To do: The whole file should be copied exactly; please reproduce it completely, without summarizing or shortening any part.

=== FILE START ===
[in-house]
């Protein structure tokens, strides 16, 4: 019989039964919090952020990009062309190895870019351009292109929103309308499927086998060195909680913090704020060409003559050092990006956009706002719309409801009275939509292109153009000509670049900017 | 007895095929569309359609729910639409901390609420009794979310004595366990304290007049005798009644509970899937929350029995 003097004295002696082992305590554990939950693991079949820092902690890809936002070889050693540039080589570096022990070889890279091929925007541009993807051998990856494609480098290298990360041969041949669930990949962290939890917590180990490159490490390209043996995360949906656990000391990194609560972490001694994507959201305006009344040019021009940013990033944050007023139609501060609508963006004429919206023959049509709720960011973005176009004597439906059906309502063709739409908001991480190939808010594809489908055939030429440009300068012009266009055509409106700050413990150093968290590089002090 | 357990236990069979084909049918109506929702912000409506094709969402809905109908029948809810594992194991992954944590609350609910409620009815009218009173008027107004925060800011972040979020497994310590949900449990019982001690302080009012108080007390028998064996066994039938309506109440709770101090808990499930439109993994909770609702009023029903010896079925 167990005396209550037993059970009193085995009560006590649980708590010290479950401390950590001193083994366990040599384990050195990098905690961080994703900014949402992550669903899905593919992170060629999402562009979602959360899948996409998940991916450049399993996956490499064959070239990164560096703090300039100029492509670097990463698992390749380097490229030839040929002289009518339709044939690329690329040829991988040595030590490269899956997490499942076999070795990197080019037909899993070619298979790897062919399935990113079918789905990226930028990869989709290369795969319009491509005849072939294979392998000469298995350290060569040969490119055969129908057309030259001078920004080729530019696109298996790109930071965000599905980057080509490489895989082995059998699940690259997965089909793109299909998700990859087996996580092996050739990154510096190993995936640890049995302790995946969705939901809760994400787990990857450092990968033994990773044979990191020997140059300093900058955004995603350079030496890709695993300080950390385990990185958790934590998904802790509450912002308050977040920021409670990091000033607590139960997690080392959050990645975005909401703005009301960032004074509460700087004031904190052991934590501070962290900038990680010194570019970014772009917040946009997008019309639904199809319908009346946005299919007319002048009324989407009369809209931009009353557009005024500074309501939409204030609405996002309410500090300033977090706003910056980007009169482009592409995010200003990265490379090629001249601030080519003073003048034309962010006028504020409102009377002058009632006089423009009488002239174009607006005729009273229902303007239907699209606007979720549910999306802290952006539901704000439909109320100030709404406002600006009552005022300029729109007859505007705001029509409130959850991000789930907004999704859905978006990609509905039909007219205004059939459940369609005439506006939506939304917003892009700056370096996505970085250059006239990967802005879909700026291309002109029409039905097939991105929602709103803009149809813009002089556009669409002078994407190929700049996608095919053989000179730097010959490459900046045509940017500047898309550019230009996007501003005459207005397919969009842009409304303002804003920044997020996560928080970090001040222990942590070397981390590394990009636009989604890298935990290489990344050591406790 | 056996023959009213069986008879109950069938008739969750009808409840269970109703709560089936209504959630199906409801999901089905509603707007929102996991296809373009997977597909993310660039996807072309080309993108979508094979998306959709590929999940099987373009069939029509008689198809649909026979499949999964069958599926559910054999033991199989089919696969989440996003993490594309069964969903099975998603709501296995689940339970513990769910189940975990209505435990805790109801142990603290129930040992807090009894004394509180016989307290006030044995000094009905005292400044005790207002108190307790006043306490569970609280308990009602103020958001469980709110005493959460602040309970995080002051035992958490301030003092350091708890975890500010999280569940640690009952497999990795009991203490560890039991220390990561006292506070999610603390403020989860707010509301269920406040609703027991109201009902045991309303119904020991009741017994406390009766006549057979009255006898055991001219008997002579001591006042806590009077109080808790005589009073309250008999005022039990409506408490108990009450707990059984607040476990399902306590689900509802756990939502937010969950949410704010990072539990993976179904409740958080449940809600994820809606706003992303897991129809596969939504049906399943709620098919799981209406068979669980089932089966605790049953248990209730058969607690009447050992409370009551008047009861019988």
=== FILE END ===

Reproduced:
[in-house]
């Protein structure tokens, strides 16, 4: 019989039964919090952020990009062309190895870019351009292109929103309308499927086998060195909680913090704020060409003559050092990006956009706002719309409801009275939509292109153009000509670049900017 | 007895095929569309359609729910639409901390609420009794979310004595366990304290007049005798009644509970899937929350029995 003097004295002696082992305590554990939950693991079949820092902690890809936002070889050693540039080589570096022990070889890279091929925007541009993807051998990856494609480098290298990360041969041949669930990949962290939890917590180990490159490490390209043996995360949906656990000391990194609560972490001694994507959201305006009344040019021009940013990033944050007023139609501060609508963006004429919206023959049509709720960011973005176009004597439906059906309502063709739409908001991480190939808010594809489908055939030429440009300068012009266009055509409106700050413990150093968290590089002090 | 357990236990069979084909049918109506929702912000409506094709969402809905109908029948809810594992194991992954944590609350609910409620009815009218009173008027107004925060800011972040979020497994310590949900449990019982001690302080009012108080007390028998064996066994039938309506109440709770101090808990499930439109993994909770609702009023029903010896079925 167990005396209550037993059970009193085995009560006590649980708590010290479950401390950590001193083994366990040599384990050195990098905690961080994703900014949402992550669903899905593919992170060629999402562009979602959360899948996409998940991916450049399993996956490499064959070239990164560096703090300039100029492509670097990463698992390749380097490229030839040929002289009518339709044939690329690329040829991988040595030590490269899956997490499942076999070795990197080019037909899993070619298979790897062919399935990113079918789905990226930028990869989709290369795969319009491509005849072939294979392998000469298995350290060569040969490119055969129908057309030259001078920004080729530019696109298996790109930071965000599905980057080509490489895989082995059998699940690259997965089909793109299909998700990859087996996580092996050739990154510096190993995936640890049995302790995946969705939901809760994400787990990857450092990968033994990773044979990191020997140059300093900058955004995603350079030496890709695993300080950390385990990185958790934590998904802790509450912002308050977040920021409670990091000033607590139960997690080392959050990645975005909401703005009301960032004074509460700087004031904190052991934590501070962290900038990680010194570019970014772009917040946009997008019309639904199809319908009346946005299919007319002048009324989407009369809209931009009353557009005024500074309501939409204030609405996002309410500090300033977090706003910056980007009169482009592409995010200003990265490379090629001249601030080519003073003048034309962010006028504020409102009377002058009632006089423009009488002239174009607006005729009273229902303007239907699209606007979720549910999306802290952006539901704000439909109320100030709404406002600006009552005022300029729109007859505007705001029509409130959850991000789930907004999704859905978006990609509905039909007219205004059939459940369609005439506006939506939304917003892009700056370096996505970085250059006239990967802005879909700026291309002109029409039905097939991105929602709103803009149809813009002089556009669409002078994407190929700049996608095919053989000179730097010959490459900046045509940017500047898309550019230009996007501003005459207005397919969009842009409304303002804003920044997020996560928080970090001040222990942590070397981390590394990009636009989604890298935990290489990344050591406790 | 056996023959009213069986008879109950069938008739969750009808409840269970109703709560089936209504959630199906409801999901089905509603707007929102996991296809373009997977597909993310660039996807072309080309993108979508094979998306959709590929999940099987373009069939029509008689198809649909026979499949999964069958599926559910054999033991199989089919696969989440996003993490594309069964969903099975998603709501296995689940339970513990769910189940975990209505435990805790109801142990603290129930040992807090009894004394509180016989307290006030044995000094009905005292400044005790207002108190307790006043306490569970609280308990009602103020958001469980709110005493959460602040309970995080002051035992958490301030003092350091708890975890500010999280569940640690009952497999990795009991203490560890039991220390990561006292506070999610603390403020989860707010509301269920406040609703027991109201009902045991309303119904020991009741017994406390009766006549057979009255006898055991001219008997002579001591006042806590009077109080808790005589009073309250008999005022039990409506408490108990009450707990059984607040476990399902306590689900509802756990939502937010969950949410704010990072539990993976179904409740958080449940809600994820809606706003992303897991129809596969939504049906399943709620098919799981209406068979669980089932089966605790049953248990209730058969607690009447050992409370009551008047009861019988």